Could two people who aren’t twins have the same DNA?
The chances of finding your genetic twin are as high as playing poker... with 20 million cards!
Asked by: Thomas Harrington, Warrington
As a species, humans actually show remarkably little genetic diversity. The DNA of two unrelated people only differs by about one in every 1,000 base pairs; orangutans differ by more than double this amount. Even so, there are three billion base pairs in the human genome, so that’s an average of three million genetic differences between any two strangers.
Most of these differences are ‘single nucleotide polymorphisms’ (SNPs), in which a single letter of the genetic code is changed. There are about 20 million known SNPs in the human genome. This means that the odds of someone having the same DNA by chance is like having a deck of 20 million cards, all different, and then drawing the same hand of three million cards twice!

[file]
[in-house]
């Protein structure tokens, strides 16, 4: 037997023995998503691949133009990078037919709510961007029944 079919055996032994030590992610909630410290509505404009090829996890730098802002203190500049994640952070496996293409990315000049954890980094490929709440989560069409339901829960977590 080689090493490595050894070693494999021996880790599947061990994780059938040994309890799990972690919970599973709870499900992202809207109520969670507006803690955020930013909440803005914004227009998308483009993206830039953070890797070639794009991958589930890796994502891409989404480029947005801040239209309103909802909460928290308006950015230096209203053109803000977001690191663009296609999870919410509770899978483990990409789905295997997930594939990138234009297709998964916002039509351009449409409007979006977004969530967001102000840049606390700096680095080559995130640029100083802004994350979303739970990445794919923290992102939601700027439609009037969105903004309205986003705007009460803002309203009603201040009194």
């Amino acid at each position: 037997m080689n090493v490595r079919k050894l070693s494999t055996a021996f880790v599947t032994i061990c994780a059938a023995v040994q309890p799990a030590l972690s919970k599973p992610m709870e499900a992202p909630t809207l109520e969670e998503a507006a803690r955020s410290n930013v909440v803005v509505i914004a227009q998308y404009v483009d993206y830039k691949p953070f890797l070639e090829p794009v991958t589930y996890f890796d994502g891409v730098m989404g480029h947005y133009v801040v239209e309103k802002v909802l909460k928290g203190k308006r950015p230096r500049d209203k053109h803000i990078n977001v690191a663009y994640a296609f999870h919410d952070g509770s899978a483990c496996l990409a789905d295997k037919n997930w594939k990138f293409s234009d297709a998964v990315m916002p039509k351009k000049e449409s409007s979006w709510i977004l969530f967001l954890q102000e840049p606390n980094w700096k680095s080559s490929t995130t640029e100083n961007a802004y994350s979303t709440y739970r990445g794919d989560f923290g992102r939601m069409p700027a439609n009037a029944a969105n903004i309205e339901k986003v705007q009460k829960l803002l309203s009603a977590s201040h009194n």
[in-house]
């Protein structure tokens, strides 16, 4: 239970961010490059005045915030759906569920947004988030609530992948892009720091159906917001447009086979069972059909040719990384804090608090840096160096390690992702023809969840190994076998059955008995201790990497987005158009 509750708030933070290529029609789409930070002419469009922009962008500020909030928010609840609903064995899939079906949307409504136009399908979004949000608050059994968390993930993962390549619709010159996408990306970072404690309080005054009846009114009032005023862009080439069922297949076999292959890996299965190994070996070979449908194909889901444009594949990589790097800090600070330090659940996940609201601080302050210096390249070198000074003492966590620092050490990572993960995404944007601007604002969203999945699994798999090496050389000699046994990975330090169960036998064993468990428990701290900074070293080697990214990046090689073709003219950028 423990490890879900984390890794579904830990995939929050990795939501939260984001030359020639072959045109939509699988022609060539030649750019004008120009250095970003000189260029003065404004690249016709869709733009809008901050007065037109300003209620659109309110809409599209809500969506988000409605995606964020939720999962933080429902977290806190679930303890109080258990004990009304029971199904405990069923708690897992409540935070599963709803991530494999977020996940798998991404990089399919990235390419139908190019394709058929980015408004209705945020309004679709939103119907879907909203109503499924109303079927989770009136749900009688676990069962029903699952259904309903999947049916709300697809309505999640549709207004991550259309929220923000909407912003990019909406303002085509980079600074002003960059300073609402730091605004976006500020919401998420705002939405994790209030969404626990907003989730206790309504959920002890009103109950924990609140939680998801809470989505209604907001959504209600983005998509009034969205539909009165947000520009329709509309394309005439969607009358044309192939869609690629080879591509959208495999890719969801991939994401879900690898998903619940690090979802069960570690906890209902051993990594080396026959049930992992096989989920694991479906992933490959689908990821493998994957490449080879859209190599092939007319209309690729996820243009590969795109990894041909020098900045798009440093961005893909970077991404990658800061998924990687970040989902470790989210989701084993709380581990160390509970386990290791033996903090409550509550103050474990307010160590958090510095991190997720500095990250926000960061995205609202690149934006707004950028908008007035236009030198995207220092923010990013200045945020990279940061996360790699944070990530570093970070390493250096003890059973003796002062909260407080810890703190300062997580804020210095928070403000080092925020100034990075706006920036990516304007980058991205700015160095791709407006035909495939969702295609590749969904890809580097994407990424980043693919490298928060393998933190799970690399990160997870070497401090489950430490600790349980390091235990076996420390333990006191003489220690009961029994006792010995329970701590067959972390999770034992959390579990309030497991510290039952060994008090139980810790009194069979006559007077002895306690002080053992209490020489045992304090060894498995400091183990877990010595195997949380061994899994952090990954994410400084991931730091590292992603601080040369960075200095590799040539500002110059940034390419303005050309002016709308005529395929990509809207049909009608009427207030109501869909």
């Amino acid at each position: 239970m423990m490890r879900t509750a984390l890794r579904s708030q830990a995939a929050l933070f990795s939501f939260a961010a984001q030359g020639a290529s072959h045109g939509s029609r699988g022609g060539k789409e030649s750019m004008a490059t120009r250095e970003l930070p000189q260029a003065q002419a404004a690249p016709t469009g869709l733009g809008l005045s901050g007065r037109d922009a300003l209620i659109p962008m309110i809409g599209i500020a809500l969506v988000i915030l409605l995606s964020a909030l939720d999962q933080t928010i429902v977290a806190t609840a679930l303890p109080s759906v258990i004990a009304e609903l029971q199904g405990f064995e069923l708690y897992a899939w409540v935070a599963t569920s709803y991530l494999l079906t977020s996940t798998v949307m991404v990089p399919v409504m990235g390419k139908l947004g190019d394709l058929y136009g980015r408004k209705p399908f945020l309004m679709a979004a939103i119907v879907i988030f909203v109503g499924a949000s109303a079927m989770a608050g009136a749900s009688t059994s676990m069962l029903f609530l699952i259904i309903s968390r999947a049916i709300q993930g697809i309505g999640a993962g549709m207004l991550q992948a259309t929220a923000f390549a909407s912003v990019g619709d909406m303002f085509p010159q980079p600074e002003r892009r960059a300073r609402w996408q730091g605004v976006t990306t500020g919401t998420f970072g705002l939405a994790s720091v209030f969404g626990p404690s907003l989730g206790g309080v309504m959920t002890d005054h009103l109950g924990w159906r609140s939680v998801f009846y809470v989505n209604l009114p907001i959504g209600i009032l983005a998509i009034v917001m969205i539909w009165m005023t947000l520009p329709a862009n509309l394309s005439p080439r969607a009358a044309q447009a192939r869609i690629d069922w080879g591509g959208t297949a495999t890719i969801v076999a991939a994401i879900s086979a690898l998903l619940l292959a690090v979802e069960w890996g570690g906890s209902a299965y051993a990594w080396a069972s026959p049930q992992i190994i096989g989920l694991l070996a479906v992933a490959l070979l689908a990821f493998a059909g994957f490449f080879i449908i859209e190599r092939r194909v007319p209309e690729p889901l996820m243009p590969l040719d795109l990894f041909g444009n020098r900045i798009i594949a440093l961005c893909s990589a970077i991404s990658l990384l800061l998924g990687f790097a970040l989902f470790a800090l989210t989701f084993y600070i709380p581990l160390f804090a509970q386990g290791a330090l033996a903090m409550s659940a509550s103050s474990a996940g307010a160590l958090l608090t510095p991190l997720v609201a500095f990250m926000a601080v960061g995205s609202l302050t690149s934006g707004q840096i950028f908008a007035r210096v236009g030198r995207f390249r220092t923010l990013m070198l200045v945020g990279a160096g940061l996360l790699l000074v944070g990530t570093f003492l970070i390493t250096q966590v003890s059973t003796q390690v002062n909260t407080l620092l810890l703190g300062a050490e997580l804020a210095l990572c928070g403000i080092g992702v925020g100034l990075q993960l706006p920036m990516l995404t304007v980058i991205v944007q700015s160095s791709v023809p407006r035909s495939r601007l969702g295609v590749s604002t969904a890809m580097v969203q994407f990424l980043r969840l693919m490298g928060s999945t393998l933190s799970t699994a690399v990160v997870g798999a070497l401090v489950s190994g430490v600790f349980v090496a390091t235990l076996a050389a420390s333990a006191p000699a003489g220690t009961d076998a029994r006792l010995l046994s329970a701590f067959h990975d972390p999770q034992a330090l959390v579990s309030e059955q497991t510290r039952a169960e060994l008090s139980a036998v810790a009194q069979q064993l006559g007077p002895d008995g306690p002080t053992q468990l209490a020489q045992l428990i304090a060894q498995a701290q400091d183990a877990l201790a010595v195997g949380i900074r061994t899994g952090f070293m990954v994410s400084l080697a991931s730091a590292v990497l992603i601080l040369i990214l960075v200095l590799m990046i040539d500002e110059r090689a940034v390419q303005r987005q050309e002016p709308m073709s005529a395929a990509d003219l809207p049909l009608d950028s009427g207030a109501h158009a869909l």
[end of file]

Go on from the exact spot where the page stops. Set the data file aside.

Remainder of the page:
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Luis trained as a zoologist, but now works as a science and technology educator. In his spare time he builds 3D-printed robots, in the hope that he will be spared when the revolution inevitably comes.
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